I do like these little messages on the label area, clearly Factory deemed flexi discs as worthless. This disc was pressed up in two batches of 25,000 and sent out to record stores to be given away from the counter. Later on it was also given away with a fanzine (with Factory’s permission) called The Other Sound. Easy to find but far from free, try telling that to the record stores charging a tenner for them today.
As far as I know, Factory only did four flexi discs during their day, sadly I don’t have a copy of the 1980 Martin Hannett ‘Test Card’ disc that was inserted into The Return of the Durutti Column album with the sandpaper cover or the ‘Merry Xmas From The Haçienda and Factory Records’ one by New Order from the same year.
I found this the other day, Vortex #2 from February 1976. Lovely Rodney Matthews cover and there’s a 5 page interview with him inside as well as short stories from Michael Moorcock and others. The pages are all watermarked and the cover was filthy with all sorts of grime stuck to it, I’d wager that it had been skinned up on many a time over the years. Still a thing of beauty and I love that Vortex typeface.
A very productive weekend of digging uncovered these sci-fi paperbacks among others including three with covers by Richard M. Powers to add to the collection (I’m not so interested in the content, just the covers). The SF-18 cover artist is uncredited but a quick web search reveals that it’s by Dean Ellis and the original art is actually available to buy from this site if you have $5.5k! I’ve screen-grabbed the original below.
UPDATE: It seems that the image used on both the Ellison and Elecktriktus albums was originally by Raymond Kirby Martin, entitled ‘Watch it’ and was printed as one of the first ever posters from the Big O Poster company.
My article on The Dragons is in issue #49 of Shindig! Magazine – out now, 6 pages too. New interviews with Doug & Dennis Dragon plus Donn Landee who produced their BFI album. After their recent publisher troubles the mag is back and as good as ever, you should be able to find it in most WH Smiths and decent record shops. If the article piques your interest and you want to hear the music they made then Ninja Tune still has digital and CDs in stock although the vinyl is long gone.
We’ve all seen this by now, right? Original master movie poster painter Drew Struzan was persuaded out of retirement to create a new poster for Episode VII. Harrison Ford (because that’s all I can see here, not Han Solo) looks well haggard and seems to be thinking, “Let’s get this over with!”. I’m wondering, with the odd crop and lack of lettering (or space for it) whether this is the full image. I lightened it up a bit because it seemed so dark.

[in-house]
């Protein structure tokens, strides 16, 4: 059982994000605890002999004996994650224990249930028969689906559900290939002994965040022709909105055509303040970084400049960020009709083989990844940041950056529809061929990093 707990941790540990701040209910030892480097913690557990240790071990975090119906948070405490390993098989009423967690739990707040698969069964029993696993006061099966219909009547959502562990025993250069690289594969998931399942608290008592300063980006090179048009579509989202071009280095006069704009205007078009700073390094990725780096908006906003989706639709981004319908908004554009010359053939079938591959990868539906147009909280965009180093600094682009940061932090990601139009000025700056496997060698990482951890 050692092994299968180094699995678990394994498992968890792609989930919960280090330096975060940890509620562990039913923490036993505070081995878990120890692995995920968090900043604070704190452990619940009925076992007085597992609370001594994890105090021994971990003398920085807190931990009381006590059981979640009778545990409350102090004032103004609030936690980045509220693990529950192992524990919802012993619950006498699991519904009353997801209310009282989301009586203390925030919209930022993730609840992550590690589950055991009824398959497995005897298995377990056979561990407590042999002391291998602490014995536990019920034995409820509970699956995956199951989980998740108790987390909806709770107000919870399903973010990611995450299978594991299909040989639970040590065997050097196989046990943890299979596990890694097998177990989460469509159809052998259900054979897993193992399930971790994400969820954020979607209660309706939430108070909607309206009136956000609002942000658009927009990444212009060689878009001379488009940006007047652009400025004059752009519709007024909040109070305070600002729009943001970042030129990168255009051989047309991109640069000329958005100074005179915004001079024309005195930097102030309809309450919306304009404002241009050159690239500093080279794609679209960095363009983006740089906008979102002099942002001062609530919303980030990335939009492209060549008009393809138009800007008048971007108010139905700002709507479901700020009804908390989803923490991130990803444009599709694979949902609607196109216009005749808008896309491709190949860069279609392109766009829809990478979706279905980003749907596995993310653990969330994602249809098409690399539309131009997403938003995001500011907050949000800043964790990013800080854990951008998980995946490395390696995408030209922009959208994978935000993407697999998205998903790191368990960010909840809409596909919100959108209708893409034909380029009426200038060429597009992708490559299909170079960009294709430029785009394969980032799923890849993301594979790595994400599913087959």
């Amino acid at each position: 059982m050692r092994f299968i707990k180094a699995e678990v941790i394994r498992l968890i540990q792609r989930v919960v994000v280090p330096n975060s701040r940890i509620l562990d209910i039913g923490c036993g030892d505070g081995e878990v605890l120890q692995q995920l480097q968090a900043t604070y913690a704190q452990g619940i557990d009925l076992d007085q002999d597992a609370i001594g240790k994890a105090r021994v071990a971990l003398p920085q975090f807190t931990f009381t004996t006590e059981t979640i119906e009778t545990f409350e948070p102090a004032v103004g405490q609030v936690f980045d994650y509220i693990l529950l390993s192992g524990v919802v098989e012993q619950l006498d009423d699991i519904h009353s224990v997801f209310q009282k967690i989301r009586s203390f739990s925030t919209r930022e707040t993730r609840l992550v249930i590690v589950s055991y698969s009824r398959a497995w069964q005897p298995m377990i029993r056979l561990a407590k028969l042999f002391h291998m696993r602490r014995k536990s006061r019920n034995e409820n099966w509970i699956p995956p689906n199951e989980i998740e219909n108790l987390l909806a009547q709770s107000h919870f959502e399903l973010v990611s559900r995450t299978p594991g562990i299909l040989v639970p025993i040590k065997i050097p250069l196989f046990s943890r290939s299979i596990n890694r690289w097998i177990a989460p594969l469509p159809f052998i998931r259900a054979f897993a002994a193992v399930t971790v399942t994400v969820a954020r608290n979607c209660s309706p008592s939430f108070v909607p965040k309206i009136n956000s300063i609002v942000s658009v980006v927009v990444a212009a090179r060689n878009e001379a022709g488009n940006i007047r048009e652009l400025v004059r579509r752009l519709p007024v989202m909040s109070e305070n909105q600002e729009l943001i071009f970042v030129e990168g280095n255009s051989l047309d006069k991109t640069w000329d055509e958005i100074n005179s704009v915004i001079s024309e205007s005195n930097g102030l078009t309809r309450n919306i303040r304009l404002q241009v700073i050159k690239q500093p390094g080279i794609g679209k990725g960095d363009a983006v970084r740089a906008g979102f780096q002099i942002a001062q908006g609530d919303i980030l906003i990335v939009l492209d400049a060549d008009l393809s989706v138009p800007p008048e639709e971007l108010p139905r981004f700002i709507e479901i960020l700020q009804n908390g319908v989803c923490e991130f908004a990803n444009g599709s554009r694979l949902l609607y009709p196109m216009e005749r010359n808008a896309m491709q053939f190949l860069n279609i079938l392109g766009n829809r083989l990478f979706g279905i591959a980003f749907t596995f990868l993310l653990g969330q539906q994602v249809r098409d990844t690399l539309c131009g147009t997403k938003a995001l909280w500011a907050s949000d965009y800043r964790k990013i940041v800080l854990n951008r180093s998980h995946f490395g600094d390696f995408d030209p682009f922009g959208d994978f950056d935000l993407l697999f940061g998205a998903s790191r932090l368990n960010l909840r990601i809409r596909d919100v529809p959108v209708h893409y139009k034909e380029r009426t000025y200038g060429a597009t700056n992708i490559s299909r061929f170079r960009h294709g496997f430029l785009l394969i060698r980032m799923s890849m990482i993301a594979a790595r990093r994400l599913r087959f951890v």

I just made it in time to see the end of this exhibition at the 5th Base Gallery today, 12 classic scenes from the first three Star Wars films, each cut from a single sheet of A4 paper. The process is called Kirigami – rather than purely folding paper as in Origami it involves cutting as well – and artist Marc Hagan-Guirey has created these 12 dioramas over a period of three years.
Beautifully displayed in colour sensitive light boxes with mirrored surfaces they are quite simply stunning and are all apparently hand cut rather than laser cut. The circles are perfect the straight edges are perfect and the level of detail in such miniatures is nothing short of incredible. They are now going to be sold off to the highest bidders from the Kickstarter than Marc initiated to bring the exhibition to the public so this was probably the last time they’ll all be seen together.
Painted covers for the UK weekly magazine/comic Look-In from a huge online collection over at Comic Vine.
I used to get this in the late 70s and early 80s although I’m not sure I had many of these issues. The mag was full of tie-ins with TV, film and music with features, comic strips, interviews and posters. They sure had favourites as well, Steve Austin – The Six Million Dollar Man was on so many covers and DJ Ed ‘Stewpot’ Stewart seemed to rule for a period in the 70s (check for two of him inside the gallery below).
Joanna Law herself posted this on Facebook earlier today, a page from the book The Woman Who Went To Bed For A Year by Sue Townsend who passed away last year. For those not familiar with the title 70 Minutes of Madness, it’s the name of the Coldcut Journeys By DJ mix that myself and PC helped out with back in 1995.
Two very different mixes feature on Solid Steel this week – black channels offer up a whole heap of spooky electronica including new material of their own in a mix called ‘Around You is The Machine’.
Mr Armtone’s ‘Σmotions’ collection goes for the dancefloor and adds a full AV mix to go with his selection